Friday, March 29, 2019

Recycling Thoughts

The recycling truck still comes to our neighborhood, but the Ann Arbor government is challenged by recycling
problems that have emerged in the last few years. The cost for this service is becoming a real issue.

A Little History

Recycling began with earnest, responsible citizens who aspired to be good stewards of the environment. In Ann Arbor where I live a few dedicated people got a truck and began collecting recyclables in 1977. City dumps were just beginning to fill up and become a problem; some coastal cities still dumped garbage in the ocean, and recycling seemed a good start to making a cleaner world. The era of recycling began at this time.

Did recycling, which started so idealistically, become an enabler that allowed our society to become more and more dependent on excesses of packaging? During the era of recycling, our collective habits grew worse despite our personal efforts. China, which accepted much of this material for re-purposing, recently stopped processing our trash. Our own capacity to make new products from used plastics, paper and glass grew at first, but now has diminished. Landfills are at capacity. Plastics, especially, are a disastrous worldwide problem, polluting the oceans, poisoning fish, and killing wildlife in obscure parts of the planet. Just this month, a dead whale that washed up in the Philippines was found to have 88 pounds of plastic in its gut.

Ann Arbor allows individuals to bring in either trash or recycling that can't
be picked up by the neighborhood garbage trucks. Here's a photo from a
long-ago trip to the dump.
Going back 50 years: recycling, created by idealists, looked like an ideal solution. During the 1980s, towns and cities, including ours, developed municipal recycling centers. These accepted newspapers, which most people had delivered to their homes on a daily basis; glass bottles, and aluminum cans.  Manufacturers could buy this waste and turn trash into usable materials like paper products or roofing tiles. "Curbside pickup" became the norm. Plastics became acceptable as well as paper and glass. Recycling became part of virtually all municipal trash collection, whether done by public or private trash services.

In 1987 people throughout the USA had a garbage awakening when a barge loaded with New York City trash was denied access to garbage plants all along the East Coast. It went as as far as Mexico and Belize, but finally had to bring the garbage back to its starting point for incineration. The cost of dumping garbage was accelerating, while people became increasingly consciousness of resulting air and water pollution from mountains of rotting garbage and never-rotting plastic.

During the 1990s, recycling became a habit of virtually everyone in the US. Bottles, cans, yogurt tubs, cardboard boxes, juice cartons, more kinds of paper -- there were constantly new items that could be put in recycling. I think this made us all complacent. Fruit and vegetable packing plants, electronics manufacturers, and many others didn't have to worry that people would criticize them for using more and more plastic containers.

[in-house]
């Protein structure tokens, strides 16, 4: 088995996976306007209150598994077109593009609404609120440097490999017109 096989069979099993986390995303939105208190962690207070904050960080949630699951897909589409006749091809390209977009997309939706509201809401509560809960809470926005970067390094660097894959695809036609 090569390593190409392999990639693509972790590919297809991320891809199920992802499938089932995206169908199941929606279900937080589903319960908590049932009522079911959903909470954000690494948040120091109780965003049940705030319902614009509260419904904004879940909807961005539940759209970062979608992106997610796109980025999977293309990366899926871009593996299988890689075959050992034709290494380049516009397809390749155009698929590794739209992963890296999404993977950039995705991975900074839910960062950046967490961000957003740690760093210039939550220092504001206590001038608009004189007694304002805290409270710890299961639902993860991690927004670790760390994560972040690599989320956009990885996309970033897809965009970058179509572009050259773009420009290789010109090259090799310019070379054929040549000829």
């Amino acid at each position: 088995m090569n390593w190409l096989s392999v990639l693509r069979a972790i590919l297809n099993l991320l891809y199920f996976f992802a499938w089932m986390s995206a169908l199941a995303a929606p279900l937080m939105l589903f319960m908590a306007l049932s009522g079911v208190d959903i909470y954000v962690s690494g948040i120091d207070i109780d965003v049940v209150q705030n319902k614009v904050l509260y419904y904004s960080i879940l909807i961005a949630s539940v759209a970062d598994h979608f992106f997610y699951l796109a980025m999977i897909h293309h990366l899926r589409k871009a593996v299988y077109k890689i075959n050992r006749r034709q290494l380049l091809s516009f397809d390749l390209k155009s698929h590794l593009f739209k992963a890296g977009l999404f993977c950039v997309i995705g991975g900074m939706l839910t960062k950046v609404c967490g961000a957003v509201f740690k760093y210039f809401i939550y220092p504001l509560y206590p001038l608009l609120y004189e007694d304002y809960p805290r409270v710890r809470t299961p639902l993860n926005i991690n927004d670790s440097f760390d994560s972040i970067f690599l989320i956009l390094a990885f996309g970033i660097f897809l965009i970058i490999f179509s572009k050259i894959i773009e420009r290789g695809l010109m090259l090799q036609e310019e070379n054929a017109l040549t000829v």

Economists refer to "externalities," that is, costs that society -- not manufacturers -- would be responsible for. Specifically, producers that wrapped every product with plastic packaging didn't have the least responsibility for disposing of the packaging. It wasn't their problem; it was an externality. Garbage disposal seemed kind of magical: both producers and consumers assumed that recycling took care of it. The foreign and domestic markets where we could sell the recyclable materials seemed able to expand indefinitely. Especially: exports of plastics between 1988 and 2016 amounted to 26.7 million tons. (source) It was too good to be true.

By the end of 2017, the destination for large quantities of collected recycling was China. Ships brought giant containers of manufactured goods to America from China; instead of returning empty the ships returned to China filled with recycling. Cheap Chinese labor could deal with it.

"Single stream recycling" allowed us to throw all our household recyclables together for someone else to deal with. Everyone assumed that ubiquitous recycle bins demonstrated that garbage problems were under control. No more idealism -- not even a bit of responsibility for our kitchen waste.

A problem for our time

Protecting soft fruit with plastic packaging is the norm now.
However, disposal of the packaging is a major issue.
Vast quantities of plastic and cardboard are used at Costco.
The corporate policy is to recycle unsaleable food and also
packaging. (Costco Policy Statement Here.)